"Not at all,"he said. I have been able to make things right with people I have wronged. I have enjoyed the sunrise again. I have been able to read my books. I play my violin. These two years have been a gift. I would not have wanted to die with a clouded head!"
Bob then pulled out the violin that he did not play for twenty years and played Mendelssohn's Elijah for me. Before I left his room, he put down the violin and said something that will stay with me forever. "Pastor, it is far better to live in reality no matter how painful than to live in fantasy, no matter how pleasant. For years I lived in a world that I created in my own head. That was the ultimate idolatry. Now I am living in the real world and the real world happens to contain cancer."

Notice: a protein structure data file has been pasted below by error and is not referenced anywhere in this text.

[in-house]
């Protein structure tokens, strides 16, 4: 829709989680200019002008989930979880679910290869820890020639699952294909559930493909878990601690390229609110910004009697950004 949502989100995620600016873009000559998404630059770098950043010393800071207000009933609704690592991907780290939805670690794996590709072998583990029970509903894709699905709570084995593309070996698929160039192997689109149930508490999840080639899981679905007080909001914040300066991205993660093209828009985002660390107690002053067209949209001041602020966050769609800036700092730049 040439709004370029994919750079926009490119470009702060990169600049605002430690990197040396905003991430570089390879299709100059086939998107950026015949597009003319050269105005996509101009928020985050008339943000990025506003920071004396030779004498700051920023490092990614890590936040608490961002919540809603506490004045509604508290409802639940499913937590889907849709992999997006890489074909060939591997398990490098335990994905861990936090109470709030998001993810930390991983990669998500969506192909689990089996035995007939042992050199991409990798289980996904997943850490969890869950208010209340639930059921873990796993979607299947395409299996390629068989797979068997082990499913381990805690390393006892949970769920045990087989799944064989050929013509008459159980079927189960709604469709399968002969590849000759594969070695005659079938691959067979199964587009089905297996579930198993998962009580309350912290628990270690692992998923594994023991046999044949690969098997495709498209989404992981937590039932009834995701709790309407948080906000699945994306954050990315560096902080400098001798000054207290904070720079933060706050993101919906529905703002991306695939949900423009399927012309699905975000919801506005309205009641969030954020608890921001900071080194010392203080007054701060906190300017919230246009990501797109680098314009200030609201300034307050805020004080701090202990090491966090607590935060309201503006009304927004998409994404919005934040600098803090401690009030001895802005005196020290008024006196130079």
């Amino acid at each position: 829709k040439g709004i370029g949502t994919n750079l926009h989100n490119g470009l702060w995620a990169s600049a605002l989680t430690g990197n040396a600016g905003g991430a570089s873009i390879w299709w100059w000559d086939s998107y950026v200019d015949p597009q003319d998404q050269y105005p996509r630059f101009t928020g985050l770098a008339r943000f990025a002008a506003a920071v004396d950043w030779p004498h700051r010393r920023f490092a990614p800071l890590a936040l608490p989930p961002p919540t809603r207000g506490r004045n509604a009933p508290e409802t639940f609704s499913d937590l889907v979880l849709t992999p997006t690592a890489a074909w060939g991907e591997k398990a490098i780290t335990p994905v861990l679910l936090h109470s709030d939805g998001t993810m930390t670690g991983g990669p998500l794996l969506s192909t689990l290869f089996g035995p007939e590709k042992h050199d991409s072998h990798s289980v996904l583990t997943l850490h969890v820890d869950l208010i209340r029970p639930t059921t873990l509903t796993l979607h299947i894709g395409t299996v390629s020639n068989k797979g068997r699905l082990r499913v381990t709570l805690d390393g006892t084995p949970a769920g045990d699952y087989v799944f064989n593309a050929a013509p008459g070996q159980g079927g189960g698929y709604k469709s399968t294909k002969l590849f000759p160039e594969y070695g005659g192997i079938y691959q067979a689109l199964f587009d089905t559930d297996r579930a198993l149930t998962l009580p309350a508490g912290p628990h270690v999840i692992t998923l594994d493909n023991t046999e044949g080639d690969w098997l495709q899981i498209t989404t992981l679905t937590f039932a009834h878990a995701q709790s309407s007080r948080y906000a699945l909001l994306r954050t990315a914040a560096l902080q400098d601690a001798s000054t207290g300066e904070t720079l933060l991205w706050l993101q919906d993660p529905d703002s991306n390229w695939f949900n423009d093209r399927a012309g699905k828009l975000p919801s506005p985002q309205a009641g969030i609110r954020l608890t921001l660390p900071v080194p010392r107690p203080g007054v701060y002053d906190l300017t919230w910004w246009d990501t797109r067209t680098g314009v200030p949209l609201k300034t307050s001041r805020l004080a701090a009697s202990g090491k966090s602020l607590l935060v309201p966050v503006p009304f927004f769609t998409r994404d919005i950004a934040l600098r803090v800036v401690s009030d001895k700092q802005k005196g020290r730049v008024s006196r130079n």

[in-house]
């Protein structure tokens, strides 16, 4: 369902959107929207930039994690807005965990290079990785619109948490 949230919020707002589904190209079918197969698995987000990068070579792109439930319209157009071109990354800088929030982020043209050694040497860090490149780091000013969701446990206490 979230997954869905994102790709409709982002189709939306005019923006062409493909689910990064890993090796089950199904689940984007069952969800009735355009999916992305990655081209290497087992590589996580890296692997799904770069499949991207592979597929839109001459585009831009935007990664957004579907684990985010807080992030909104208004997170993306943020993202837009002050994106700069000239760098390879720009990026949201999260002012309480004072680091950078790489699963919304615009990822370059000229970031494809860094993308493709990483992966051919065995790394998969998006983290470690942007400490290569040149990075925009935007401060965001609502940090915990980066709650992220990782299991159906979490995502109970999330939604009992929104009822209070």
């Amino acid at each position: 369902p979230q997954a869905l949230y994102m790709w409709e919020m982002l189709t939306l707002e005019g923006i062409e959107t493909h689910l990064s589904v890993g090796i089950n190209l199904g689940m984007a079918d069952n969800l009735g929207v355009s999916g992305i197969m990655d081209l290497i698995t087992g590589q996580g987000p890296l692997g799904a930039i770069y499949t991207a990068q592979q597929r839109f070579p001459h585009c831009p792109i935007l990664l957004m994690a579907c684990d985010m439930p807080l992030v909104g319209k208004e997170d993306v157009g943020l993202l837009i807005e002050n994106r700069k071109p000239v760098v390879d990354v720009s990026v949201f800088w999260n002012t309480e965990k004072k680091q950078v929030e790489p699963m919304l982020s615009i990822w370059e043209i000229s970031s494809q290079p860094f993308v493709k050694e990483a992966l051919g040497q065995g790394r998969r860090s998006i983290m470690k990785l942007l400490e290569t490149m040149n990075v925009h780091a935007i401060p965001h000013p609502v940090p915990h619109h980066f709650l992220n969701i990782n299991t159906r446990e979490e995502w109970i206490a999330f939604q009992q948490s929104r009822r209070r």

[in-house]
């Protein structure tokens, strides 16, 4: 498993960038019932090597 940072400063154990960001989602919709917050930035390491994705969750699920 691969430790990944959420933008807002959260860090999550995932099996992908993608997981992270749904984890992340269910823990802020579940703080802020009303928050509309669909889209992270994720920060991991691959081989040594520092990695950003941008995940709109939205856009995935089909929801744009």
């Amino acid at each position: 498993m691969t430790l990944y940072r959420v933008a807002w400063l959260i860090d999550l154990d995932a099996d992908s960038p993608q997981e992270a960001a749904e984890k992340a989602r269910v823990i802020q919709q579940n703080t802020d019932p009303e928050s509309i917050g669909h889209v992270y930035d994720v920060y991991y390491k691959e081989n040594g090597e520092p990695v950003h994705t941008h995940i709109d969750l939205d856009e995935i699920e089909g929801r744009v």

I have rarely heard such wisdom and grace.
When we insist on creating our own isolated perception; when we will not allow our perceptions to be challenged, we descend into mental illness. For mental health is the humility and the wherewithal to constantly check our perceptions against those of others. Every human being has the ability to create whatever world he or she wishes inside the privacy of his or her own head. But to the extent that we create an inner world that does not correspond to the world outside our heads, we lose our grip on sanity. Sanity, in other words, requires humility and accountability.